If Meghna’s rejection of the mirror caused a breach between them, it wasn’t a deep or long-lasting one. Over the next few months Meghna settled into her role as lady of the house. I must admit she didn’t take a great deal of interest in the day-to-day running of the household. Majordomo and chatelaine are supposed to be collaborators, but when I tried to show her daily menus or duty rosters, she waved them away, assuring me that I knew best. She spent much of her time buried in the library. August’s work took him from home for days on end, but whenever he returned she would emerge, ready to greet him with a kiss.

The mirror remained covered in the dressing room. To my knowledge, she bared it only once. I was in the closet, taking out summer dresses to be aired. It wasn’t fit work for a man and I shouldn’t have been in there, but the chambermaid had fallen ill and everyone else had more pressing tasks to occupy them. I should have coughed to announce my presence when I heard Meghna’s light tread on the threshold, but I did not. Instead, I pulled the door in and set my eye against the crack. She entered furtively, looking this way and that, like a child up to some mischief. When she was sure she was alone she approached the mirror on tiptoe, almost as if she was afraid of it. She stood for a moment; then she reached out and ripped the cloth away. The smile she offered the glass was tremulous, no more than a ripple passing over her face, but its effect was astonishing. The mirror directly faced me and I could see her reflection over her shoulder. She wasn’t pretty, but what was mere prettiness compared to what she was? I could have gazed on her forever, but evidently Meghna didn’t feel the same. She sighed, shrouded the mirror with the cloth, and exited the room.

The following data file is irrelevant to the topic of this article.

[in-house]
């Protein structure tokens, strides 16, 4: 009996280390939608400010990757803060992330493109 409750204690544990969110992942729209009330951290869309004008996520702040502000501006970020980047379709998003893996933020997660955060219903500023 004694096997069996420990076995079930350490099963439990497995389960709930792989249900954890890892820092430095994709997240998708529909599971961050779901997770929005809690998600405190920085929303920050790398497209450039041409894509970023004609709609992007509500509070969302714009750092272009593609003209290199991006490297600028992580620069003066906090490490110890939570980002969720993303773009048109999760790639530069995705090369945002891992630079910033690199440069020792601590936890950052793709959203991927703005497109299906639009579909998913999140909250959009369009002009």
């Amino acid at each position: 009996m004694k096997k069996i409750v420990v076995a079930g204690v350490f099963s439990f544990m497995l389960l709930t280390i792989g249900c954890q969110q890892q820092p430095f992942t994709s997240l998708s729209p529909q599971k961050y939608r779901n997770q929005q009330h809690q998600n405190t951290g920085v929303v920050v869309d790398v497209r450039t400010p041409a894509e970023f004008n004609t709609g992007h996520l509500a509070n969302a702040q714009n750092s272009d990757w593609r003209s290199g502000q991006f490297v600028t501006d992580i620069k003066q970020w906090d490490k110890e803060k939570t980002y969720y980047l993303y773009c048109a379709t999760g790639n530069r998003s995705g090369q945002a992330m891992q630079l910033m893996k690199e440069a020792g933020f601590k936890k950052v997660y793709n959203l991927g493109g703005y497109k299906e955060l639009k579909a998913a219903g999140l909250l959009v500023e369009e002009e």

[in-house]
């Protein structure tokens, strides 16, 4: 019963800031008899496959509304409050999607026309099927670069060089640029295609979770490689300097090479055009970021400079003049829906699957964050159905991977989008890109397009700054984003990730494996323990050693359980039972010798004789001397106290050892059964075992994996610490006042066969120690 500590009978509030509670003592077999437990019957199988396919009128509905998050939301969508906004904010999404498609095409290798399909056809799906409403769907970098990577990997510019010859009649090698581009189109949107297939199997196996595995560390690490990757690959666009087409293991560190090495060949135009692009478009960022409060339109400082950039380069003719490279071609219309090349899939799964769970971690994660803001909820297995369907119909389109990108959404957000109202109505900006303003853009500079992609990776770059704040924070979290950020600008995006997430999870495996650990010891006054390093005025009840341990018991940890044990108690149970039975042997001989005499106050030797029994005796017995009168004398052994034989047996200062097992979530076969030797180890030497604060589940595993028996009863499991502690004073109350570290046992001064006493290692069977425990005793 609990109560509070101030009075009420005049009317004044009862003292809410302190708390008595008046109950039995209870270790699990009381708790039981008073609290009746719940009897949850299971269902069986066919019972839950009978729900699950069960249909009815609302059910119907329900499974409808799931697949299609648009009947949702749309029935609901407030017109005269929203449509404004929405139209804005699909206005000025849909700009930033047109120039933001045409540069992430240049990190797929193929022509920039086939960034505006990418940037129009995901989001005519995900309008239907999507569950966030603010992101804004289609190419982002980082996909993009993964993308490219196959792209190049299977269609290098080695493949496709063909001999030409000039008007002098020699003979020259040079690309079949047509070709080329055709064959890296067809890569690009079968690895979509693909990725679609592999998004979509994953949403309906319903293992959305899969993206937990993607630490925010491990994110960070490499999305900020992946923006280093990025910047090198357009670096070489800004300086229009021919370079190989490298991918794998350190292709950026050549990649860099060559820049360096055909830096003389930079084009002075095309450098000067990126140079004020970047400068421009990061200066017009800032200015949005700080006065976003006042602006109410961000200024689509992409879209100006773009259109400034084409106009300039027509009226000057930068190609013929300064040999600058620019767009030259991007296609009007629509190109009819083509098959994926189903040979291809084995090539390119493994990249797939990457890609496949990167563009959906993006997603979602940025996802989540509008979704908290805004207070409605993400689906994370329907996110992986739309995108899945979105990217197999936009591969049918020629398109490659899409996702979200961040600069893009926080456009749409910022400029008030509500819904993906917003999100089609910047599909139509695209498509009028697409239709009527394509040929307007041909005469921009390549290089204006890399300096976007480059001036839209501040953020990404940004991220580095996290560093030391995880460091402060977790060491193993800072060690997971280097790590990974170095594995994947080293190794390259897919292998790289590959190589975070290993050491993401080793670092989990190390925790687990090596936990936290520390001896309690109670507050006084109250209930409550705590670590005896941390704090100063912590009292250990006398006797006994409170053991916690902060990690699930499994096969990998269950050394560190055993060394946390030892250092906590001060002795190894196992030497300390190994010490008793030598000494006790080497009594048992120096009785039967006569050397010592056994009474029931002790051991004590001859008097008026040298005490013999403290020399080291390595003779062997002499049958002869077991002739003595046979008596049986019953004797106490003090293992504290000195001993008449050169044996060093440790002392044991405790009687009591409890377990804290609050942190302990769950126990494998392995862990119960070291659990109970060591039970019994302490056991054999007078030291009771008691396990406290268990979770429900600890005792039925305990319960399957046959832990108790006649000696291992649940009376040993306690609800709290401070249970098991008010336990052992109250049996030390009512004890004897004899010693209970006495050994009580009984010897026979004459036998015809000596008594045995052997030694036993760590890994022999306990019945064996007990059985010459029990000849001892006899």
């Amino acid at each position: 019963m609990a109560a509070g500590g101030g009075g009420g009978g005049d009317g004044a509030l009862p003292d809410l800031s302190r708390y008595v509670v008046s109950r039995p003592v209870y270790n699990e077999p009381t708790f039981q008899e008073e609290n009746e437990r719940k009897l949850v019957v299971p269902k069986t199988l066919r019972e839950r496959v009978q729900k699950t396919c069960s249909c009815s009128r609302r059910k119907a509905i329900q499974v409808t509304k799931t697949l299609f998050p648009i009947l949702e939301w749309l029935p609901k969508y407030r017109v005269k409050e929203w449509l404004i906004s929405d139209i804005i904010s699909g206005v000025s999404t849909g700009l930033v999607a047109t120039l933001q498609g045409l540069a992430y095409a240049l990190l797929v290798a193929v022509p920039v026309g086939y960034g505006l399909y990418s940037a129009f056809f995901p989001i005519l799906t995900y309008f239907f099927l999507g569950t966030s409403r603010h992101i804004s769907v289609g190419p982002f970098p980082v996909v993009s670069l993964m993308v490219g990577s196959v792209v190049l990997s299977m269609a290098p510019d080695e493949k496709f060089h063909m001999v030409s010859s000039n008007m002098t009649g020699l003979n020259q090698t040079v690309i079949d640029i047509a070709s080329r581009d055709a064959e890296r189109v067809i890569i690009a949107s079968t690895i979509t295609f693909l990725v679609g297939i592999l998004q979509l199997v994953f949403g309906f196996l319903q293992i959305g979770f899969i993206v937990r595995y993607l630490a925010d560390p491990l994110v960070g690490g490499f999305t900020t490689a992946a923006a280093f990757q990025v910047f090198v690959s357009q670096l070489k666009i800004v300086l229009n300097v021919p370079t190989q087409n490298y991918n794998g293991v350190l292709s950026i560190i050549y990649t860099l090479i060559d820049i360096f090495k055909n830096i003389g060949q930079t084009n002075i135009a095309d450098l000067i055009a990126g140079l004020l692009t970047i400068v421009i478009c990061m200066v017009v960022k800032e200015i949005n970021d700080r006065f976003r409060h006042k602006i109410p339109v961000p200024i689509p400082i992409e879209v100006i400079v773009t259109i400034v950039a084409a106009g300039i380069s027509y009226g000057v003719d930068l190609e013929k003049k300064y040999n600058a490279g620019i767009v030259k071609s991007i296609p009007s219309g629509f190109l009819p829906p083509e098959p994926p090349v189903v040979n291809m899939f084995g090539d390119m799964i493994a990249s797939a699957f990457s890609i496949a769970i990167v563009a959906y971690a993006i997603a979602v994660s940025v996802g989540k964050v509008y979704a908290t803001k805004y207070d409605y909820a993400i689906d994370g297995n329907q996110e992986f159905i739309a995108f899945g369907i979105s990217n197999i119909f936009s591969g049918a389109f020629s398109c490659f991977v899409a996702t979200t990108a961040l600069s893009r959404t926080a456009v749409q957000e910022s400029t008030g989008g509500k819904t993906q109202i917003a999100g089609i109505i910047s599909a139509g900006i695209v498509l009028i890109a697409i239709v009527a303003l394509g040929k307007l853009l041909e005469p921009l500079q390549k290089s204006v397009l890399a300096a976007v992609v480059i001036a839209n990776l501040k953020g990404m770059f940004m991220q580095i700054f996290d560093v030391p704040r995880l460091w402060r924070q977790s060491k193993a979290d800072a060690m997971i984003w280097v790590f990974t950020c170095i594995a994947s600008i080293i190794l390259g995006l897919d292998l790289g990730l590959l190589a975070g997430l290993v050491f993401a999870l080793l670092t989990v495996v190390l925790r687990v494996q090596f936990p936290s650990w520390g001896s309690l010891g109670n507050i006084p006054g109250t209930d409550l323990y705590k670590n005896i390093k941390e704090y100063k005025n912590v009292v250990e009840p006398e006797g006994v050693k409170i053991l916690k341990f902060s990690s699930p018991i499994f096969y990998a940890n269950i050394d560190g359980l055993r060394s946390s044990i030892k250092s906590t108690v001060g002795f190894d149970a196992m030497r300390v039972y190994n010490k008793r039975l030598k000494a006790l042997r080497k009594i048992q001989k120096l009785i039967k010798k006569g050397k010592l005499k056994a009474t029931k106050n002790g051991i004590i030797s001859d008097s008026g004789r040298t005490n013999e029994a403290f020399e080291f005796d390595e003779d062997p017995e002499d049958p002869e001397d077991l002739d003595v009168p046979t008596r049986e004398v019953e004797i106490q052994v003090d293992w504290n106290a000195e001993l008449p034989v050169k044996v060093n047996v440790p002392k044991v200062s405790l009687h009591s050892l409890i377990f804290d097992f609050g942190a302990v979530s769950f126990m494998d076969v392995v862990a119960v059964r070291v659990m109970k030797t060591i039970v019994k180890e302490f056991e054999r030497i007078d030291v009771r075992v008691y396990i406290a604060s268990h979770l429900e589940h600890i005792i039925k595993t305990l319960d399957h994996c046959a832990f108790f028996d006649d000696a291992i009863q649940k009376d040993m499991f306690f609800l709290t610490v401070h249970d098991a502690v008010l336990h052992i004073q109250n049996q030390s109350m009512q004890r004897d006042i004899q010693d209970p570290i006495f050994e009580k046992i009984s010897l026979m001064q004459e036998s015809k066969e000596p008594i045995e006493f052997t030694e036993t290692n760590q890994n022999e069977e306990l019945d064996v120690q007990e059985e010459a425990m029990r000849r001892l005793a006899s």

I stood bewildered, for I couldn’t understand what troubled her. My grandfather had once told me that too much education spoiled women, made them wayward and prone to dissatisfaction. At the time I had scoffed, but I was beginning to see the truth in what he said.

That night at dinner, that perverse spirit was nowhere in evidence. Meghna laughed indulgently at August’s jokes and laced her fingers into his on the tabletop. When he told her, “The painter is coming tomorrow, my love. And this time, you must smile,” she didn’t demur.

Within a year, every bride that enters the founder’s house sits for her portrait, along with her husband. The painter doesn’t look upon his subjects directly; the lady arranges herself before the mirror, her spouse behind her, and it is their reflection that is transferred to canvas. When the time came for Meghna to pose, she refused to smile in spite of her implicit promise. The painter was skilled, and too proud to tell untruths with his brush, so he accurately captured her hooded eyes, her sallow complexion. He also captured August’s rage – the gritted teeth, the white knuckles of the hand gripping his wife’s shoulder.

Halfway through the sitting, I mustered up the courage to approach Meghna. “Why don’t you just smile, madam? It would be so easy to smile.”

“You don’t understand. It lies. The mirror lies.”

“On the contrary, madam. It tells the truth. It shows you your best self.”

She wouldn’t listen. She turned away, dismissing me with a peremptory motion. When August tried to reason with her, she did the same.